Part palace, part industrial shed, Park Avenue Armory fills a critical void in the cultural ecology of New York by enabling artists to create, students to explore, and audiences to experience, unconventional work that cannot be mounted in traditional performance halls and museums. With its soaring 55,000-square-foot Wade Thompson Drill Hall—reminiscent of 19th-century European train stations—and an array of exuberant period rooms, the Armory offers a platform for creativity across all art forms. Together, these and other spaces within the historic building utilized for arts programming comprise the Thompson Arts Center, named in recognition of the Thompson family’s ongoing support of the institution.

Since its first production in September 2007, the Armory has organized and commissioned immersive performances, installations, and cross-disciplinary collaborations in its vast Drill Hall that defy traditional categorization and challenge artists to push the boundaries of their practice. In its historic period rooms, the Armory presents small-scale performances and programs, including its acclaimed Recital Series, which showcases musical talent from across the globe within the intimate salon setting of the Board of Officers Room; and the new Artists Studio series in the newly restored Veterans Room, which features innovative artists and artistic pairings that harken back to the imaginative collaboration and improvisation of the original group of designers who conceived the space. The Armory also supports artists across genres in the creation and development of new work through its Artist-in-Residence program, which each year offers several artists space and resources to produce new works and present them as part of the Armory’s programming. Theaster Gates is a current Armory Artist-in-Residence. Other current Artists-in-Residence include: Mimi Lien, Reggie “Regg Roc” Gray and the D.R.E.A.M. Ring, Sara Serpa, Christine Jones, Steven Hoggett, Lynn Nottage, Branden Jacobs-Jenkins, and Carmelita Tropicana.

The Armory also offers robust arts education programs at no cost to underserved New York City public school students, engaging them with the institution’s artistic programming and the building’s history and architecture. These programs, which serve more than 5,000 students per year, include student-only performances and workshops for every production, commissioned works for family programming, school partnerships, and paid internships.

Programmatic highlights from the Armory include The Let Go, a site-specific immersive dance celebration by Nick Cave; a Lenape Pow Wow and Standing Ground Symposium, the first congregation of Lenape Leaders on Manhattan Island since the 1700s; Ernesto Neto’s anthropodino, a large-scale, interactive sculpture and labyrinth comprising a 120 by 180-foot canopy extended across the Drill Hall and 60-foot aromatic fabric stalactites; FLEXN, an Armory-commissioned presentation of the Brooklyn-born street dance Flex, created by Reggie “Regg Roc” Gray and Director Peter Sellars; Julian Rosefeldt’s Manifesto, a multi-channel cinematic installation featuring Cate Blanchett; eight-time Drama Desk-nominated play The Hairy Ape, directed by Richard Jones and starring Bobby Cannavale; and Sam Mendes’ critically acclaimed production of The Lehman Trilogy, starring Adam Godley, Ben Miles, and Simon Russell Beale.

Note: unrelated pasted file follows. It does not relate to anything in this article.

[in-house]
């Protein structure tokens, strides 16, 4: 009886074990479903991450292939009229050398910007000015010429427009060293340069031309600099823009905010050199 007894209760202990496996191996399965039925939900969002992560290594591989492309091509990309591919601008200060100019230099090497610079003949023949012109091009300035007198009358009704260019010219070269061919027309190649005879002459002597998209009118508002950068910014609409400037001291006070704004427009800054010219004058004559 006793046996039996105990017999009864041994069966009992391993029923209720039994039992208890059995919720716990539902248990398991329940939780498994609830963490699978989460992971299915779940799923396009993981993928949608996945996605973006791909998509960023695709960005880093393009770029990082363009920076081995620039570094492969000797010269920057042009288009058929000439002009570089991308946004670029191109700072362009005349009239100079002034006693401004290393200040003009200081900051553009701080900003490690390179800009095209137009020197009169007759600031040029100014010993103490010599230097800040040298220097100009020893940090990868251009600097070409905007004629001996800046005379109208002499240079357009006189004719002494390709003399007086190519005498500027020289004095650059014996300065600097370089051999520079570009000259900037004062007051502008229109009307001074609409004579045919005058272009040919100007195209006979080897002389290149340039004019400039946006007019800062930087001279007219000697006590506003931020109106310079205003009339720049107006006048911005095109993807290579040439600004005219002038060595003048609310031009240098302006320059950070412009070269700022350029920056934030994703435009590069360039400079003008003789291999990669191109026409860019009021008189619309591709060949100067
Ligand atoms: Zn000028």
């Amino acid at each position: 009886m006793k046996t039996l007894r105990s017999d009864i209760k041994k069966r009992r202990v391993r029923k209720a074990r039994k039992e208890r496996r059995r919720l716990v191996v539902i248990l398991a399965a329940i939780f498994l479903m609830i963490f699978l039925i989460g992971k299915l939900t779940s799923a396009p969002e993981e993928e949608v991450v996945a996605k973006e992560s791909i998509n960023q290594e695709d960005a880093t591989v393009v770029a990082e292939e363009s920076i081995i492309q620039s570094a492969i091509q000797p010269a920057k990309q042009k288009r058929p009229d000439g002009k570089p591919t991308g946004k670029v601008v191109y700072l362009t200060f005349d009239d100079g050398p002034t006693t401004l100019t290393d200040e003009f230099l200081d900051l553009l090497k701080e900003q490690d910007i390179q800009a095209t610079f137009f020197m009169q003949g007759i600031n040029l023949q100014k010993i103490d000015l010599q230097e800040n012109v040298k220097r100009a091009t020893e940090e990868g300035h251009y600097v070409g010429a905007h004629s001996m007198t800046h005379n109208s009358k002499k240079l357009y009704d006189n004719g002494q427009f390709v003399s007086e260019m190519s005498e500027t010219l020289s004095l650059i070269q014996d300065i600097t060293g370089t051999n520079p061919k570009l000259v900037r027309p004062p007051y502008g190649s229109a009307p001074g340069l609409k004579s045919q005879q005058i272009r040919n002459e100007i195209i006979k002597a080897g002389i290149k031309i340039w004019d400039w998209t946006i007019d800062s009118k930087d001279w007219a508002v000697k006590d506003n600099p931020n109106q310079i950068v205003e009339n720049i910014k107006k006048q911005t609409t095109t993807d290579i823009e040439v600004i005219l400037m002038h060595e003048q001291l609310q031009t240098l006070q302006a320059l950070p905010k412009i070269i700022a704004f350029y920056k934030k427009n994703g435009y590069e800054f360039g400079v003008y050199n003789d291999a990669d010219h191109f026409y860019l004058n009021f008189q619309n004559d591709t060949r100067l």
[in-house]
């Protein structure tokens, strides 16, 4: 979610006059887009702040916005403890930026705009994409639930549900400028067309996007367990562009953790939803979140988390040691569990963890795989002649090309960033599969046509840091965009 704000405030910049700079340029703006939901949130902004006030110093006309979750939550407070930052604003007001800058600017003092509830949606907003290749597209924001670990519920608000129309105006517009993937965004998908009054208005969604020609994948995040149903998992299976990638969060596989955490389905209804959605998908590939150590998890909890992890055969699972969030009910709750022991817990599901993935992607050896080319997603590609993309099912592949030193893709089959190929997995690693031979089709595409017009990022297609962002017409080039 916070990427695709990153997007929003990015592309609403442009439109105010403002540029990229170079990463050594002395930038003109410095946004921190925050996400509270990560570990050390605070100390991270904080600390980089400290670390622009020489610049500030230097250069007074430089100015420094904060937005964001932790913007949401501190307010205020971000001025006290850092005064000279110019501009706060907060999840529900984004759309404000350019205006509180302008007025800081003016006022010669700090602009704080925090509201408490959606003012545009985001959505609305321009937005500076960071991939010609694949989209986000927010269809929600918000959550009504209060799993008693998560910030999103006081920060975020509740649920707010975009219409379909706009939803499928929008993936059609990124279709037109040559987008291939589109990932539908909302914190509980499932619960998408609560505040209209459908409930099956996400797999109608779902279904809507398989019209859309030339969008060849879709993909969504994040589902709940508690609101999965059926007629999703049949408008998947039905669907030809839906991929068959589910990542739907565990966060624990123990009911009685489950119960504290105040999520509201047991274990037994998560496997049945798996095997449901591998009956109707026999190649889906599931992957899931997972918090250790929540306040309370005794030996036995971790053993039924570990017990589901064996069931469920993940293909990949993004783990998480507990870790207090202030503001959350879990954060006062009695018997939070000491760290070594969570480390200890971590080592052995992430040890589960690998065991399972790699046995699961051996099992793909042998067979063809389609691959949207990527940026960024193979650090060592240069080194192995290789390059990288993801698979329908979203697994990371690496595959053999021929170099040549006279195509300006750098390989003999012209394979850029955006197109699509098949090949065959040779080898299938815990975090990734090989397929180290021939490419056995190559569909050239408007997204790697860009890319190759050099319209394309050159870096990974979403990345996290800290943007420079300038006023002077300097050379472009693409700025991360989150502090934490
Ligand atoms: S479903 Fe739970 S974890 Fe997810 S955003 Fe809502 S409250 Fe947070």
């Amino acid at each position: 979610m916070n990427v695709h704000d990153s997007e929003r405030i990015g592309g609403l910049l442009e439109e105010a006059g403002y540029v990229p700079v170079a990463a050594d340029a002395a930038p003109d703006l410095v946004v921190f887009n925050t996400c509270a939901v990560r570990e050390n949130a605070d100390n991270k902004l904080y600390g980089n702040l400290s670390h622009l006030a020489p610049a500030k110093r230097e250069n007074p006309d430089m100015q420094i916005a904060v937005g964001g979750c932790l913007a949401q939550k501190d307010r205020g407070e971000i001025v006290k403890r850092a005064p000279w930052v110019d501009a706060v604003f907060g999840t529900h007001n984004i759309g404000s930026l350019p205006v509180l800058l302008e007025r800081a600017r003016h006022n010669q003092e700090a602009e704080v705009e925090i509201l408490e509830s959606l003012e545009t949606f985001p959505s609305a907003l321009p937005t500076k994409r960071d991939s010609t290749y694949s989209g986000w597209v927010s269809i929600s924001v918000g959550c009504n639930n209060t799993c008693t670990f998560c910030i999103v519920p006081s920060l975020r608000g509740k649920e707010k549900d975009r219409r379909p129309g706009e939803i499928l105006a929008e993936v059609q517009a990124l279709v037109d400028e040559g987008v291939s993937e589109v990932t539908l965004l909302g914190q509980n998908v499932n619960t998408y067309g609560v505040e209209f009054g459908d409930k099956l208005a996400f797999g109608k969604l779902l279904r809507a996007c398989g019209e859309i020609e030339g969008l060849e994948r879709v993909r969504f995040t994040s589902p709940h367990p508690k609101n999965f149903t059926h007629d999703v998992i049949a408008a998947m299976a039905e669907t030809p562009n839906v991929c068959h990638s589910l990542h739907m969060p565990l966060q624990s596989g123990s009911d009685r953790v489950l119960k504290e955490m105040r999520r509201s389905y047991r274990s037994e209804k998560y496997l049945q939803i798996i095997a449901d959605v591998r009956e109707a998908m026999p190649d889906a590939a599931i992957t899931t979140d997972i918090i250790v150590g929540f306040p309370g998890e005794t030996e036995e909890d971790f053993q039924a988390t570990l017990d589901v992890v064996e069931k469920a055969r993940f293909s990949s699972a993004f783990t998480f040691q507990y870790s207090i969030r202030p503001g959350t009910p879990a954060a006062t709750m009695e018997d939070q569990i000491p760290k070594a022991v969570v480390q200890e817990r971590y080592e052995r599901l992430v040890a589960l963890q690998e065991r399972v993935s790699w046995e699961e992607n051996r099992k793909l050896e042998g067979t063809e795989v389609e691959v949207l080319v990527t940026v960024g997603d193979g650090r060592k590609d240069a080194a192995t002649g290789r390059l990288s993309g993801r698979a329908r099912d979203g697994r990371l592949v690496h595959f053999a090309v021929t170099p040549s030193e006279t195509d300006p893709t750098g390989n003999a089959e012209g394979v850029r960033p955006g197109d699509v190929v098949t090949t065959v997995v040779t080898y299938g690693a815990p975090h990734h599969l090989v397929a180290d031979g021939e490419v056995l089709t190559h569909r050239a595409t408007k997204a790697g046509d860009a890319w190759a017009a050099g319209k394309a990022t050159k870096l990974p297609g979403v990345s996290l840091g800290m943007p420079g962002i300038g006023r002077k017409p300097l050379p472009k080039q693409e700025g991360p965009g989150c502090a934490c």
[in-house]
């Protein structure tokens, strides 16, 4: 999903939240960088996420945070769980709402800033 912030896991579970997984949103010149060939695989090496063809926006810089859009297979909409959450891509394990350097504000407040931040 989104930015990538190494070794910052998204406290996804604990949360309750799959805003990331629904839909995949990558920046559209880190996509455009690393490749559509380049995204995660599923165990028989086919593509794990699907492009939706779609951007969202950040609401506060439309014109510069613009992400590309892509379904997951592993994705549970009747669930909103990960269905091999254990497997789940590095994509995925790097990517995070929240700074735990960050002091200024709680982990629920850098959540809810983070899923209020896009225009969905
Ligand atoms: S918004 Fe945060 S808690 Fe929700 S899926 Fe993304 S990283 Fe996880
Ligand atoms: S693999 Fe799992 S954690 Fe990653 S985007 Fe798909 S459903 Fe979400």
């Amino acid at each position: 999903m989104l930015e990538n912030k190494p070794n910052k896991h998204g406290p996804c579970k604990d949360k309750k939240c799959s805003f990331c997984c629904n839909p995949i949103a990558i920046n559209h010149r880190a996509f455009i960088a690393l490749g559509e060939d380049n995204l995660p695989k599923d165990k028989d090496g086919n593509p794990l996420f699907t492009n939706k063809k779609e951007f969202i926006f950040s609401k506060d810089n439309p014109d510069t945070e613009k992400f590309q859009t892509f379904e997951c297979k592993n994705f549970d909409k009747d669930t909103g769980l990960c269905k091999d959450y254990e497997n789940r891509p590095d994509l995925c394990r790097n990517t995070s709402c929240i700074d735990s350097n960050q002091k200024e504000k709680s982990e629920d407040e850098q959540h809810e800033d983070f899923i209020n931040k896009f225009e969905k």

Concurrent with its artistic program, the Armory has undertaken an ongoing $215-million revitalization of its historic building, designed by architects Herzog & de Meuron.

Founded by visionary Dr. Barbara Ann Teer in 1968, National Black Theatre (NBT) is a nationally recognized cultural and educational institution. Dr. Teer pioneered “the healing art of Black theater as an instrument for wholeness in urban communities where entrepreneurial artists of African descent live and work.” In 1983, Dr. Teer expanded the vision of NBT by purchasing a 64,000-square-foot building on 125th Street and Fifth Avenue (renamed “National Black Theatre Way” by local law in 1994). This was the first revenue-generating Black arts complex in the country, an innovative arrangement through which for-profit businesses who shared NBT’s spiritual and aesthetic values rented retail space to subsidize the arts. Out of her vision, NBT houses the largest collection of Nigerian New Sacred Art in the Western hemisphere and is considered the authentic representation of a model whose time has come. NBT is supported by grants from the Ford Foundation, New York Community Trust, Time Warner Corporation. Howard Gilman Foundation, Jerome Foundation, Andrew Mellon Foundation, City Council of New York, City of New York Department of Cultural Affairs, Columbia Service Society and private donations.

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Photo credit: Renee Cox – Chillin’ with Lady Liberty